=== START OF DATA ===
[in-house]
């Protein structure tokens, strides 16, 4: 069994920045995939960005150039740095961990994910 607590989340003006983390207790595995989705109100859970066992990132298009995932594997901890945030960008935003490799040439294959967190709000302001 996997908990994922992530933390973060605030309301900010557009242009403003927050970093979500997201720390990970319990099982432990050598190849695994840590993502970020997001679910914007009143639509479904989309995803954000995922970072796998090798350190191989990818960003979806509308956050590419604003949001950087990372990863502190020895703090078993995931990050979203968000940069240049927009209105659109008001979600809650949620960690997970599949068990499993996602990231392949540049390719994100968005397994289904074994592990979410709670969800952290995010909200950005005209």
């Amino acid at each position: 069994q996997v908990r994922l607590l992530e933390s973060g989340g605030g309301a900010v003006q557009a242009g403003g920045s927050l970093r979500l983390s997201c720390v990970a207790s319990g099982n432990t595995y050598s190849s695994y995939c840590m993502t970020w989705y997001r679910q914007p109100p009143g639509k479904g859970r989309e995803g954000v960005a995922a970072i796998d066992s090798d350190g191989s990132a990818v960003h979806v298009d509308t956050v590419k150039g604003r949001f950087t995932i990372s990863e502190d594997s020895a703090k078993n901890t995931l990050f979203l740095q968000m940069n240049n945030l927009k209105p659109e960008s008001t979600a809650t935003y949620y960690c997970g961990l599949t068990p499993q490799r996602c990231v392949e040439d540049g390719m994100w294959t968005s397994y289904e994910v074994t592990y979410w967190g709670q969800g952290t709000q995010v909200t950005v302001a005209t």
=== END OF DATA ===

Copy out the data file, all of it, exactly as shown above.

[in-house]
């Protein structure tokens, strides 16, 4: 069994920045995939960005150039740095961990994910 607590989340003006983390207790595995989705109100859970066992990132298009995932594997901890945030960008935003490799040439294959967190709000302001 996997908990994922992530933390973060605030309301900010557009242009403003927050970093979500997201720390990970319990099982432990050598190849695994840590993502970020997001679910914007009143639509479904989309995803954000995922970072796998090798350190191989990818960003979806509308956050590419604003949001950087990372990863502190020895703090078993995931990050979203968000940069240049927009209105659109008001979600809650949620960690997970599949068990499993996602990231392949540049390719994100968005397994289904074994592990979410709670969800952290995010909200950005005209």
């Amino acid at each position: 069994q996997v908990r994922l607590l992530e933390s973060g989340g605030g309301a900010v003006q557009a242009g403003g920045s927050l970093r979500l983390s997201c720390v990970a207790s319990g099982n432990t595995y050598s190849s695994y995939c840590m993502t970020w989705y997001r679910q914007p109100p009143g639509k479904g859970r989309e995803g954000v960005a995922a970072i796998d066992s090798d350190g191989s990132a990818v960003h979806v298009d509308t956050v590419k150039g604003r949001f950087t995932i990372s990863e502190d594997s020895a703090k078993n901890t995931l990050f979203l740095q968000m940069n240049n945030l927009k209105p659109e960008s008001t979600a809650t935003y949620y960690c997970g961990l599949t068990p499993q490799r996602c990231v392949e040439d540049g390719m994100w294959t968005s397994y289904e994910v074994t592990y979410w967190g709670q969800g952290t709000q995010v909200t950005v302001a005209t």